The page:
Do conservatives and more importantly Congressional conservatives mean it when they say they want to cut spending or do they talk out of both sides of their mouth? I have some doubts ans so does Michael D. Tanner of the CATO Institute.
Last month, when the conservative Republican Study Committee released its plan for $2.5 trillion in budget cuts over the next ten years, one enormous item of wasteful government spending was conspicuously missing — farm subsidies.
Hmmm. Farm subsidies are like double didgit billions of dollars. That’s a lot to miss. Oh, my mistake. Mr. Tanner was being polite.
Perhaps that reflects the fact that 24 of the RSC’s 165 members sit on the House Agriculture Committee, the notorious overseer of farm-welfare programs. Total direct government farm payments to the districts of those 24 representatives alone costs taxpayers more than $1 billion per year. Numerous other RSC members hail from farm states, and therefore have a vested interest in protecting payments to their constituents. For example, RSC chairman Rep. Jim Jordan is not a member of the Agriculture Committee but represents an Ohio district that receives $30 million in direct payments annually.
Apparently not all Republicans received the Tea Party’s message last November.
We are also seeing the usual quadrennial pilgrimage of supposedly fiscally conservative Republican presidential candidates to Iowa, where they swear eternal fealty to farm subsidies generally, but, even worse, to ethanol subsidies in particular. Perhaps the most revolting example of this spectacle was former House speaker Newt Gingrich’s claim that opposition to ethanol subsidies and mandates stems from “big city” folks who just don’t like farmers.
Newt, your such a twit! Why don’t you do America and the Republican Party a favor and retire. Oops! It’s not just Newt.
But Gingrich is hardly alone. Mitt Romney defends farm subsidies as a “national-security issue,” because somehow if farmers don’t get an annual government check, al-Qaeda will hold our food supply hostage. Romney, of course, is also a big backer of ethanol subsidies, as is former Minnesota governor Tim Pawlenty, who once keynoted the annual convention of the American Coalition for Ethanol. Sarah Palin? Mike Huckabee? Sorry, they are on the farm-subsidy/ethanol bandwagon too. Indiana governor Mitch Daniels sounded promising: “Farm subsidies in general ought to go away,” he says. But he too can’t break the ethanol addiction. A “national-security issue,” he says.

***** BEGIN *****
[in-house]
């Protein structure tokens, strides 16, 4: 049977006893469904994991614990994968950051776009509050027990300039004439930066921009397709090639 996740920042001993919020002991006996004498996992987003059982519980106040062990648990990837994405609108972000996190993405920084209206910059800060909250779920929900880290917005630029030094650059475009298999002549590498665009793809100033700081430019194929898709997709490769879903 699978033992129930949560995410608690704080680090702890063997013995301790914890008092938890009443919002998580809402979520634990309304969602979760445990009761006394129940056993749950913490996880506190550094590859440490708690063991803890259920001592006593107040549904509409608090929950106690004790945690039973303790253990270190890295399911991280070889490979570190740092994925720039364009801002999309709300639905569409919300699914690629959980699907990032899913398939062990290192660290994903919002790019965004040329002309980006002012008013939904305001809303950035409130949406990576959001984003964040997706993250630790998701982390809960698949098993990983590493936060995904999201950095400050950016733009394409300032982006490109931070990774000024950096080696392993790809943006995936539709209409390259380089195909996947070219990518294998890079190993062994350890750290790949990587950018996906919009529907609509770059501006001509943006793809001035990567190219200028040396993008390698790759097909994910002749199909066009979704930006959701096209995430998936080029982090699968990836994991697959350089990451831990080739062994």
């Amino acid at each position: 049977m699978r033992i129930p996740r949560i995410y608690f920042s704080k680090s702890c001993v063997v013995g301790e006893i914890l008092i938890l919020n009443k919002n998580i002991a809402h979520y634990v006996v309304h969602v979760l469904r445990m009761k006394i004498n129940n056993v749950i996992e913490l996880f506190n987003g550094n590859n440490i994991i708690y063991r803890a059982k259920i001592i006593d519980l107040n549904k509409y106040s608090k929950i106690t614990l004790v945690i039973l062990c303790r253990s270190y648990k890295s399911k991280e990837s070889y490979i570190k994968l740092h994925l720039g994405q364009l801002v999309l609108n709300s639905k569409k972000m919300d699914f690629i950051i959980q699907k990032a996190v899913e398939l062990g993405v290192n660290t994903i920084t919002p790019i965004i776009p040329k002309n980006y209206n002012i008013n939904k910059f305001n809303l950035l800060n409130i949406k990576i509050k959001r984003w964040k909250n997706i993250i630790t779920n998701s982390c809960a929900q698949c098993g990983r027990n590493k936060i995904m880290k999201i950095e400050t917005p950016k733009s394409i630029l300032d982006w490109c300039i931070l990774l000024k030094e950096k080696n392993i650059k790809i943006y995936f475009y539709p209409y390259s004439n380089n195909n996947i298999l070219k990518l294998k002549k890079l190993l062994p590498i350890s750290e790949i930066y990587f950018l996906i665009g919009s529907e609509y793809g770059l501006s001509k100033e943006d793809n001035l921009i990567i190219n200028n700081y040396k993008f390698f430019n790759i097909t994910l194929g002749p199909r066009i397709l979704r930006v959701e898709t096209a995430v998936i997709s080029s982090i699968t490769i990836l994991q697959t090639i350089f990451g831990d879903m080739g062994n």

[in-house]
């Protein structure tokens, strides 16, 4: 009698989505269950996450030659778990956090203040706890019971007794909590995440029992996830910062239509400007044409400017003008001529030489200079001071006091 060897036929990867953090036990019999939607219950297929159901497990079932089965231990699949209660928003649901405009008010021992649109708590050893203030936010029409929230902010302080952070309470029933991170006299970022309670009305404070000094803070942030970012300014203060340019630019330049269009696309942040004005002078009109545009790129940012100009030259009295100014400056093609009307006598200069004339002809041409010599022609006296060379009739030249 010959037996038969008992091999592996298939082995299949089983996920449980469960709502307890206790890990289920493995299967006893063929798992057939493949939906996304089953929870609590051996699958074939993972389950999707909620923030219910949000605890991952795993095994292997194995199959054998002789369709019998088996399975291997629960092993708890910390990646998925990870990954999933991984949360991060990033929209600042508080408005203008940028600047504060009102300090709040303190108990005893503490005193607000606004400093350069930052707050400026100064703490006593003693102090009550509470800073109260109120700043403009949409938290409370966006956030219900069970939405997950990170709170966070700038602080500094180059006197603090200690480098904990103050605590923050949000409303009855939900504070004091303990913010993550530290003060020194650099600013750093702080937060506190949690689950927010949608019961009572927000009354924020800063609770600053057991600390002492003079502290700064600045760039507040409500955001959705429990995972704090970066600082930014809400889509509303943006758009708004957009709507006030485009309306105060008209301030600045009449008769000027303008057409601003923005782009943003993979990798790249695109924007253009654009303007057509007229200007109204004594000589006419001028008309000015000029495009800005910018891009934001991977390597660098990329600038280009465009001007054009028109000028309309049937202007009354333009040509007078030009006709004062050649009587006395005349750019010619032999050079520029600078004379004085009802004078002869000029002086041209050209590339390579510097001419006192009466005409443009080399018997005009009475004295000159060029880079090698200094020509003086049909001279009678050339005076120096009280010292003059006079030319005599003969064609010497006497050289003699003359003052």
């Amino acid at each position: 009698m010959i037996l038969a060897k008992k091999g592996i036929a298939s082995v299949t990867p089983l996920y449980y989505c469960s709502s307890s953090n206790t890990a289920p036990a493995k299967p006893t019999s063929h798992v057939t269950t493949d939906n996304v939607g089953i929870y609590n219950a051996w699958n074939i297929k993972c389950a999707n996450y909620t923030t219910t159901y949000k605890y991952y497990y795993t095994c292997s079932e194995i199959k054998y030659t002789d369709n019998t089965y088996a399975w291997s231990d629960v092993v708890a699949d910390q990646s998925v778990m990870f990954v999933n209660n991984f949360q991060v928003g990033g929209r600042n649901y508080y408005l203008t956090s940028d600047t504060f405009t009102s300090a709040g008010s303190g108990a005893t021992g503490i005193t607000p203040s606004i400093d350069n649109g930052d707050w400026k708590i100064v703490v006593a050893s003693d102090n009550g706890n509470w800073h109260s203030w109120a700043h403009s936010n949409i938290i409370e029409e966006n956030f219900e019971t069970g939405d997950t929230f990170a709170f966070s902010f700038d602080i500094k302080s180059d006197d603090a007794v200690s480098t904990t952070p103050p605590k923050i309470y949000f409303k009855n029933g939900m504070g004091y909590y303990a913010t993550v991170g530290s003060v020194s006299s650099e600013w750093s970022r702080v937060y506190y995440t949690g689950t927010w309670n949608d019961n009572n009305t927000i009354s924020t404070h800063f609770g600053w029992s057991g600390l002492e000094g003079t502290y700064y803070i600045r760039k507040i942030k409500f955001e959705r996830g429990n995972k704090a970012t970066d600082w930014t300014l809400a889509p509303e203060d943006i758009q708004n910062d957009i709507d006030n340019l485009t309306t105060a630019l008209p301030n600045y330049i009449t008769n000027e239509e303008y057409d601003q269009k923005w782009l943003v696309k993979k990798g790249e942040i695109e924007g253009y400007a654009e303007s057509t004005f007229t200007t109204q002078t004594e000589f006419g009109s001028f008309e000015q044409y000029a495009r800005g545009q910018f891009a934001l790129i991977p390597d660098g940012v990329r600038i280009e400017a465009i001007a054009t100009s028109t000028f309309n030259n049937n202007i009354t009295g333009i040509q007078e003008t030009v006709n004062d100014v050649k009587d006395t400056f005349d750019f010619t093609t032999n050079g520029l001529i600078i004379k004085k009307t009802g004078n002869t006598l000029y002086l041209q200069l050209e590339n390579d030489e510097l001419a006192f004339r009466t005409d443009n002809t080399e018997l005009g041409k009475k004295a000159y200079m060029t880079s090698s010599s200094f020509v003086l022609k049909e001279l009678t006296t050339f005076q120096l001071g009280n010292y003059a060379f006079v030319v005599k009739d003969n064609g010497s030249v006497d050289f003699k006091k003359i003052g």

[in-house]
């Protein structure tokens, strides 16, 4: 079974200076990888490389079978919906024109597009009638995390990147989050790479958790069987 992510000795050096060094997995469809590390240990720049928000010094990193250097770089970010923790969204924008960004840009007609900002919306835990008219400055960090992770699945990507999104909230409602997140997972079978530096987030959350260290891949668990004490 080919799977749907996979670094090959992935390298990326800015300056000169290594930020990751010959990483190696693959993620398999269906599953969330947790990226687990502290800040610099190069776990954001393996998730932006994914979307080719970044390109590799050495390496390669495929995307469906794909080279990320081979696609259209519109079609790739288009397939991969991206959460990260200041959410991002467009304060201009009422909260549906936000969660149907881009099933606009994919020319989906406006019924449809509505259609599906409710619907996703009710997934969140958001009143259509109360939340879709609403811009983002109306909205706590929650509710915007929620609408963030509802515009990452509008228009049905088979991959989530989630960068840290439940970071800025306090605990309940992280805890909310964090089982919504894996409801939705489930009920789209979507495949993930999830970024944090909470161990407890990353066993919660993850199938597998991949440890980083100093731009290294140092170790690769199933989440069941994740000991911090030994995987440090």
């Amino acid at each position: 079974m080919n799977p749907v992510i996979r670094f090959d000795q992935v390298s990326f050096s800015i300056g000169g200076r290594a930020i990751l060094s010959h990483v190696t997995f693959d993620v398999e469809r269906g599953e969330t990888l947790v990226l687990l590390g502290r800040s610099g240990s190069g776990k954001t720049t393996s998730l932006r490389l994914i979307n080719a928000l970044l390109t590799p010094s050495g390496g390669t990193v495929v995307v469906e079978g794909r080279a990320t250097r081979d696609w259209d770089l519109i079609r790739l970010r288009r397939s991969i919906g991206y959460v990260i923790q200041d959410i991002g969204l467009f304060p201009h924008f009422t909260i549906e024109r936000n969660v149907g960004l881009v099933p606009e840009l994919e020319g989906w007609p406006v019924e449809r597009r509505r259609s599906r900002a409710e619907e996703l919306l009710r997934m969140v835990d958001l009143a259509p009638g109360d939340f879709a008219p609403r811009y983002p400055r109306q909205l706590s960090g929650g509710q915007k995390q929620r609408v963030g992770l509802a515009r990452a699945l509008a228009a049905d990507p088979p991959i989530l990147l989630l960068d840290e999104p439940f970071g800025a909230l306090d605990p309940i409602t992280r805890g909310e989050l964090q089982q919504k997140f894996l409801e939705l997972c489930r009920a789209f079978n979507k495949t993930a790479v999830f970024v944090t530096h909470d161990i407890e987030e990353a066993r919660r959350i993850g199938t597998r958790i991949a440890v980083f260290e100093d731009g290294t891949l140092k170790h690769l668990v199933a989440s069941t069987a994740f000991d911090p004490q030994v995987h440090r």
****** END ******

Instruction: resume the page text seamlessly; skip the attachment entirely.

Damn! This hurts. Pawlenty, Huckabee, Palin and Mitch Daniels too? We are so screwed. And, what’s this thing about “national security”? I didn’t know ethanol was a national security issue.
As for ethanol, this is a program that cost taxpayers $7.7 billion last year while driving up food and gasoline prices — and that causes more environmental damage than it solves. The national-security argument is far more slogan than reality. Ethanol’s impact on oil imports is minimal, less than 1 percent according to some studies. We could plant subsidized corn on every square inch of available land, and we would not significantly reduce our reliance on imported oil (most of which actually comes from such hostile countries as Canada).
Let me see if I got this right. We are spending $7.7 billon a year of tax payer’s money to drive up food cost and drive up gasoline cost to save 1% on imported oil? That doesn’t make me feel more secure But, I’m sure that Archer Daniels Midland is smiling all the way to the bank.
Okay. Enough of the snark. Folks, we conservatives and most specially our congressional conservatives can’t just talk the talk. We either stand for reduced spending and governing within the framework of the constitution or we don’t. Tanner puts it this way:
…. since the rise of the Tea Party, many Republicans have rediscovered fealty to the Constitution. Witness the cheers for Judge Vinson’s decision striking down Obamacare on constitutional grounds. One might ask, therefore, where these “constitutional conservatives” find constitutional authority for farm programs?
That is a fair question, don’t you think? Our politicians from the farm states and the Tea Parties in those states need to be talking to the voters and telling them the truth. And the truth is that my ox and your ox and everybody elses ox must be gored and bled out. We simply can’t aford any more government subsidized oxen. Period!